Almost every driver on Maryland roads has heard the phrase, “Speed Kills,” but fewer among us know of someone who has actually died as a result of a speeding-related traffic accident. Over the years, as Maryland personal injury lawyers representing individuals hurt as a result of car, truck and motorcycle crashes, I and my legal staff have read of numerous roadway collisions where excessive speed was a contributing factor.
Whether you commute in the Baltimore area, or Howie, Gaithersburg or the District, no doubt many readers have seen the aftereffects of car and trucking-related wrecks in which one or more people have been injured or killed. Depending on the speed of such an accident — not to mention the mass of the vehicles involved — the injuries received by the victims can range from minor cuts and bruises to more serious compound fractures and back injuries. Some of the most serious and life-threatening injuries sustained by victims of highway wrecks include spinal cord damage and closed-head trauma.
The latter of these injuries can mean weeks or months, sometimes years, of recovery following the initial hospital stay. Some victims of high-speed interstate and rural route car accidents can become permanently disabled and unable to perform even the most basic daily functions. In such cases, an individual’s quality of life can be greatly impacted following the aftermath of a truck or passenger car crash that may have been caused simply by another driver’s inattention or perhaps outright negligent actions.
A while back, two Maryland teenagers were killed and another three teens were injured when the vehicle in which they were traveling apparently went out of control and crashed on a Friday evening. According to police reports, Johnny Deckman and his best friend, Jeffrey Giles, were riding in the vehicle, both seated on the right-hand side of the car — Deckman, 18, in the back seat area and Giles, 19, up front in the passenger seat. The two reportedly died instantly in the crash; both teens were not wearing their seatbelts at the time of the incident, according to police records.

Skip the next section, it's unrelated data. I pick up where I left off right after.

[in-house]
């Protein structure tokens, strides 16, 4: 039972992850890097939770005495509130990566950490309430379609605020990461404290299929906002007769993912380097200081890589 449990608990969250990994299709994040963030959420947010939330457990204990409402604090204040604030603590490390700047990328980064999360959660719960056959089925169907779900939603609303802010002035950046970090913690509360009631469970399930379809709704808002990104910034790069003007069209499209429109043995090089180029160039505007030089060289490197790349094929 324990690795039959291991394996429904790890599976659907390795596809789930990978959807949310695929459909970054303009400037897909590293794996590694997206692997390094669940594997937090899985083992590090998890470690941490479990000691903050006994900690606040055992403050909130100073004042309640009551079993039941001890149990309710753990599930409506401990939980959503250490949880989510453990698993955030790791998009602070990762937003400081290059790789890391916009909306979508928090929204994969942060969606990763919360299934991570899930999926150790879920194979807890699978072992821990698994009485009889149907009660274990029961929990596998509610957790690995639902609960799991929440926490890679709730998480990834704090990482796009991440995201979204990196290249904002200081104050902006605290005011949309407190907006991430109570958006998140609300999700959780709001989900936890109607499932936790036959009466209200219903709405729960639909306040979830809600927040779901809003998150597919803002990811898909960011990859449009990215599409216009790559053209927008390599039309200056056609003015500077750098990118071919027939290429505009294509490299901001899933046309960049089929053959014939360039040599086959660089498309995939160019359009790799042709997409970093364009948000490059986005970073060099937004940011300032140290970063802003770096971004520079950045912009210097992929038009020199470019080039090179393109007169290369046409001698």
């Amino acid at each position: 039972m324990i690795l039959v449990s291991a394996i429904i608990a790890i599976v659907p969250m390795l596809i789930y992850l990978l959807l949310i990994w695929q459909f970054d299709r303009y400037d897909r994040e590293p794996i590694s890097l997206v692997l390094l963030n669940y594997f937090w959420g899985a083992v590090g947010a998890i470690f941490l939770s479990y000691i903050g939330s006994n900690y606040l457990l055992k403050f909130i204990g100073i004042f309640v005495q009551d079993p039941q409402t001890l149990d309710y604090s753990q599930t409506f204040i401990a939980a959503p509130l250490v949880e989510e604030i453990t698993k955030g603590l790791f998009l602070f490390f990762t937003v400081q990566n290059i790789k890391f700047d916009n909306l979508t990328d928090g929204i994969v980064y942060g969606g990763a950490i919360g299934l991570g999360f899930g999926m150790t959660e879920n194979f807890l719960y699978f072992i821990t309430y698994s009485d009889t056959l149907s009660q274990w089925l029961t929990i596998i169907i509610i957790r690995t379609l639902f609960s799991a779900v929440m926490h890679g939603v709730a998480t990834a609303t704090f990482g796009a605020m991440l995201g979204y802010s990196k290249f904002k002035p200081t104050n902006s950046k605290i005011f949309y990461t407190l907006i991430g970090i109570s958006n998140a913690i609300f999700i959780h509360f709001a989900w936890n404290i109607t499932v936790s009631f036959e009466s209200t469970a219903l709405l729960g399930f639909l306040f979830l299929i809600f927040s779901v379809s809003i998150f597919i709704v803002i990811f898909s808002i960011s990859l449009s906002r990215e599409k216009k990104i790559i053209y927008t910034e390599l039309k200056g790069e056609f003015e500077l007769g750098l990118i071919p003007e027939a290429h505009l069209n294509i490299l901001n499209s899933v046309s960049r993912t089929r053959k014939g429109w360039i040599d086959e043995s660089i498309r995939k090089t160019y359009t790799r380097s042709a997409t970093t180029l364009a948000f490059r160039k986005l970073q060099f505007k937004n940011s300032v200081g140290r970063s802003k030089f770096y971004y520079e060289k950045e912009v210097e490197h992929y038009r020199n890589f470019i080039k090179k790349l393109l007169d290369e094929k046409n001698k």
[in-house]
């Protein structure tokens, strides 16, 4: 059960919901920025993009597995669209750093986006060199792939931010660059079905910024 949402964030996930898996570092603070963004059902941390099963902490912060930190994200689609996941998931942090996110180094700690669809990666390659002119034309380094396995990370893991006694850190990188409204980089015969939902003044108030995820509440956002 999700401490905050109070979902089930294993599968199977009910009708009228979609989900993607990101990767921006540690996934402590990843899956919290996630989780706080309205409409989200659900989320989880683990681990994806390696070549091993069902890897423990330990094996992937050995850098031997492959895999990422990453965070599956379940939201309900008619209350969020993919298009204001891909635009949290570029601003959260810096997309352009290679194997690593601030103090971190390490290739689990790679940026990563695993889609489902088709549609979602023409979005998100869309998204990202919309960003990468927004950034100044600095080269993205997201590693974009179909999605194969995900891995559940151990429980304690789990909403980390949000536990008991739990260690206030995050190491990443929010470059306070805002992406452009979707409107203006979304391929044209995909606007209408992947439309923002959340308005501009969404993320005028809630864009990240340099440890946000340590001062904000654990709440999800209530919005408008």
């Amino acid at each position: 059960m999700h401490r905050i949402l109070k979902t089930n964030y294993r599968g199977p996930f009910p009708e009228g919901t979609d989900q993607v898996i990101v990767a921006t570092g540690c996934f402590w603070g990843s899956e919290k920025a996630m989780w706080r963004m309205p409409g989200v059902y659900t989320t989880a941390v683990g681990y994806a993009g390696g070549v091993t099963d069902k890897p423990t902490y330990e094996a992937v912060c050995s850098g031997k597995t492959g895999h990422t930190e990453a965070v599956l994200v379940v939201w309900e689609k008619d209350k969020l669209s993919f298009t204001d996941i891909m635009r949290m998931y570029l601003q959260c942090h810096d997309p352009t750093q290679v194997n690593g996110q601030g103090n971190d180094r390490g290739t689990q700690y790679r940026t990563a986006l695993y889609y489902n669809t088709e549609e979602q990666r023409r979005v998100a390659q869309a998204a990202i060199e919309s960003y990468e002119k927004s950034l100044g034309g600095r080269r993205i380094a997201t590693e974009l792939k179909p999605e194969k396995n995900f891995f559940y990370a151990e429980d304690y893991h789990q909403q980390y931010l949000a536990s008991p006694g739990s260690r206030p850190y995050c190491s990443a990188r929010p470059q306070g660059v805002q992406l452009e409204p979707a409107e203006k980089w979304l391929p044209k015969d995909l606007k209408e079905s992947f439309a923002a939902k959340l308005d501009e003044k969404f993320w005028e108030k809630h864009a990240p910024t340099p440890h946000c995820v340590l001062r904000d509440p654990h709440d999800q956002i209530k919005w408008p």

Based on reports, the 18-year-old driver, Dale Audet, and two others teens were hurt but survived the crash. Audet was transported to Shock Trauma where he was initially listed in critical condition. Sadly the accident, which according to police was caused at least partially due to excessive speed, may have been avoided. And while it’s hard to say whether things may have turned out differently for the two deceased victims, the lack of seatbelt use should be a lesson to many youngsters.
There was no mention in the news article whether or not any other factors may have played a part in the deadly car accident; however, as is sometimes the case, mechanical defects in critical automotive safety systems — such as the braking system, steering parts and components, as well as possibly poor or degraded condition of a vehicle’s tires — can result in a driver’s loss of control.
This potential loss of control can result in minor injuries and some property damage, for example if a suspension component fails in a parking lot; or the driver’s inability to control the vehicle can have devastating effects if the failure occurs at highway speeds. In any case, should a critical automotive component fail prematurely, there is a possibility that a product liability suit may be one avenue for the victims to pursue recompense from a second or third party. A qualified personal injury attorney with experience in this area of the law can be very helpful.
Car crash kills 2 teens, injures 3 others; ABC2News.com, November 26, 2011